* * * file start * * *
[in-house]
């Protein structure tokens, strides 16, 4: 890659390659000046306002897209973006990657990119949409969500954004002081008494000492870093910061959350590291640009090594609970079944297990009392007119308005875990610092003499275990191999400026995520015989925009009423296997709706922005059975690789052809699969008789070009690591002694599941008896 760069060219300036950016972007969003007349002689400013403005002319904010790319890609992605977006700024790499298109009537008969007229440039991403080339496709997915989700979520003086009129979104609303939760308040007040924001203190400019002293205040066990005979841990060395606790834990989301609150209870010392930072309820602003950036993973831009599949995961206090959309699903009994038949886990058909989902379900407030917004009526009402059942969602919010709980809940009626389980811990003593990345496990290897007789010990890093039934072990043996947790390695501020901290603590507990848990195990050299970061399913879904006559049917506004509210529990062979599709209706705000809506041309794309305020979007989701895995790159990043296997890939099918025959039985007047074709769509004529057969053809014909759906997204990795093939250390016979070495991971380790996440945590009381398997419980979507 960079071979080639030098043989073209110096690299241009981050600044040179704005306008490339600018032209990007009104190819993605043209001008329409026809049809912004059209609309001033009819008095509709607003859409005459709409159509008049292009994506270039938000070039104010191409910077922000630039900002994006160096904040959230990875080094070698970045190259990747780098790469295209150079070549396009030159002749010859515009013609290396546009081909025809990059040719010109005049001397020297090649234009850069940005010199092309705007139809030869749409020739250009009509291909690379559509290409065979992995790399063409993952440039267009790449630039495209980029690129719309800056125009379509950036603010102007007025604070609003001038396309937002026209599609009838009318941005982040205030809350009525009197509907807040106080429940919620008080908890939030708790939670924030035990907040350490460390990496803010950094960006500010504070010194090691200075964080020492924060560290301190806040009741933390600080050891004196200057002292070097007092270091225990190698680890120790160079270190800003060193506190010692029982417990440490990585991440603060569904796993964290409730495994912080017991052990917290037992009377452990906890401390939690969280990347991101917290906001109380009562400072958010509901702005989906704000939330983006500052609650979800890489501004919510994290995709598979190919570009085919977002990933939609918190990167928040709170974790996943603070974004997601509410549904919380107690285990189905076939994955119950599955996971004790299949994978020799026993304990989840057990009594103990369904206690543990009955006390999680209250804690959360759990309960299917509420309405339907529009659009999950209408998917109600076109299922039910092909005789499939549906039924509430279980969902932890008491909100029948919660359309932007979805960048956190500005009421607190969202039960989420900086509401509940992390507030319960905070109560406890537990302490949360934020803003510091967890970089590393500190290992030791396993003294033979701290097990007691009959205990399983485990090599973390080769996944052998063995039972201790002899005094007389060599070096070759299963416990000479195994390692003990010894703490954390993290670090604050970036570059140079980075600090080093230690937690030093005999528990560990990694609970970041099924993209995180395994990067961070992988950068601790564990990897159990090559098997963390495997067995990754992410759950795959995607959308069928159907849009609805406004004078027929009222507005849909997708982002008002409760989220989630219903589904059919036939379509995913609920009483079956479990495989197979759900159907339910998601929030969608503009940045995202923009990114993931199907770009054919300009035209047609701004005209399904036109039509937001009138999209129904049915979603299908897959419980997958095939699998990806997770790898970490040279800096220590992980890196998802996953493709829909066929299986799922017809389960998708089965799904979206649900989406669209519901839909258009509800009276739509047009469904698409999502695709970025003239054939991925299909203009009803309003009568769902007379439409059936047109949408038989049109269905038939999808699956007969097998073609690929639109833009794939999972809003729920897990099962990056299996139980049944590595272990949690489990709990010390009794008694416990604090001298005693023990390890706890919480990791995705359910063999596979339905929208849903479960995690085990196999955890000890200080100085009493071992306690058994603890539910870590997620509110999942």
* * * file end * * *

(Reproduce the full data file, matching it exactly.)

[in-house]
């Protein structure tokens, strides 16, 4: 890659390659000046306002897209973006990657990119949409969500954004002081008494000492870093910061959350590291640009090594609970079944297990009392007119308005875990610092003499275990191999400026995520015989925009009423296997709706922005059975690789052809699969008789070009690591002694599941008896 760069060219300036950016972007969003007349002689400013403005002319904010790319890609992605977006700024790499298109009537008969007229440039991403080339496709997915989700979520003086009129979104609303939760308040007040924001203190400019002293205040066990005979841990060395606790834990989301609150209870010392930072309820602003950036993973831009599949995961206090959309699903009994038949886990058909989902379900407030917004009526009402059942969602919010709980809940009626389980811990003593990345496990290897007789010990890093039934072990043996947790390695501020901290603590507990848990195990050299970061399913879904006559049917506004509210529990062979599709209706705000809506041309794309305020979007989701895995790159990043296997890939099918025959039985007047074709769509004529057969053809014909759906997204990795093939250390016979070495991971380790996440945590009381398997419980979507 960079071979080639030098043989073209110096690299241009981050600044040179704005306008490339600018032209990007009104190819993605043209001008329409026809049809912004059209609309001033009819008095509709607003859409005459709409159509008049292009994506270039938000070039104010191409910077922000630039900002994006160096904040959230990875080094070698970045190259990747780098790469295209150079070549396009030159002749010859515009013609290396546009081909025809990059040719010109005049001397020297090649234009850069940005010199092309705007139809030869749409020739250009009509291909690379559509290409065979992995790399063409993952440039267009790449630039495209980029690129719309800056125009379509950036603010102007007025604070609003001038396309937002026209599609009838009318941005982040205030809350009525009197509907807040106080429940919620008080908890939030708790939670924030035990907040350490460390990496803010950094960006500010504070010194090691200075964080020492924060560290301190806040009741933390600080050891004196200057002292070097007092270091225990190698680890120790160079270190800003060193506190010692029982417990440490990585991440603060569904796993964290409730495994912080017991052990917290037992009377452990906890401390939690969280990347991101917290906001109380009562400072958010509901702005989906704000939330983006500052609650979800890489501004919510994290995709598979190919570009085919977002990933939609918190990167928040709170974790996943603070974004997601509410549904919380107690285990189905076939994955119950599955996971004790299949994978020799026993304990989840057990009594103990369904206690543990009955006390999680209250804690959360759990309960299917509420309405339907529009659009999950209408998917109600076109299922039910092909005789499939549906039924509430279980969902932890008491909100029948919660359309932007979805960048956190500005009421607190969202039960989420900086509401509940992390507030319960905070109560406890537990302490949360934020803003510091967890970089590393500190290992030791396993003294033979701290097990007691009959205990399983485990090599973390080769996944052998063995039972201790002899005094007389060599070096070759299963416990000479195994390692003990010894703490954390993290670090604050970036570059140079980075600090080093230690937690030093005999528990560990990694609970970041099924993209995180395994990067961070992988950068601790564990990897159990090559098997963390495997067995990754992410759950795959995607959308069928159907849009609805406004004078027929009222507005849909997708982002008002409760989220989630219903589904059919036939379509995913609920009483079956479990495989197979759900159907339910998601929030969608503009940045995202923009990114993931199907770009054919300009035209047609701004005209399904036109039509937001009138999209129904049915979603299908897959419980997958095939699998990806997770790898970490040279800096220590992980890196998802996953493709829909066929299986799922017809389960998708089965799904979206649900989406669209519901839909258009509800009276739509047009469904698409999502695709970025003239054939991925299909203009009803309003009568769902007379439409059936047109949408038989049109269905038939999808699956007969097998073609690929639109833009794939999972809003729920897990099962990056299996139980049944590595272990949690489990709990010390009794008694416990604090001298005693023990390890706890919480990791995705359910063999596979339905929208849903479960995690085990196999955890000890200080100085009493071992306690058994603890539910870590997620509110999942």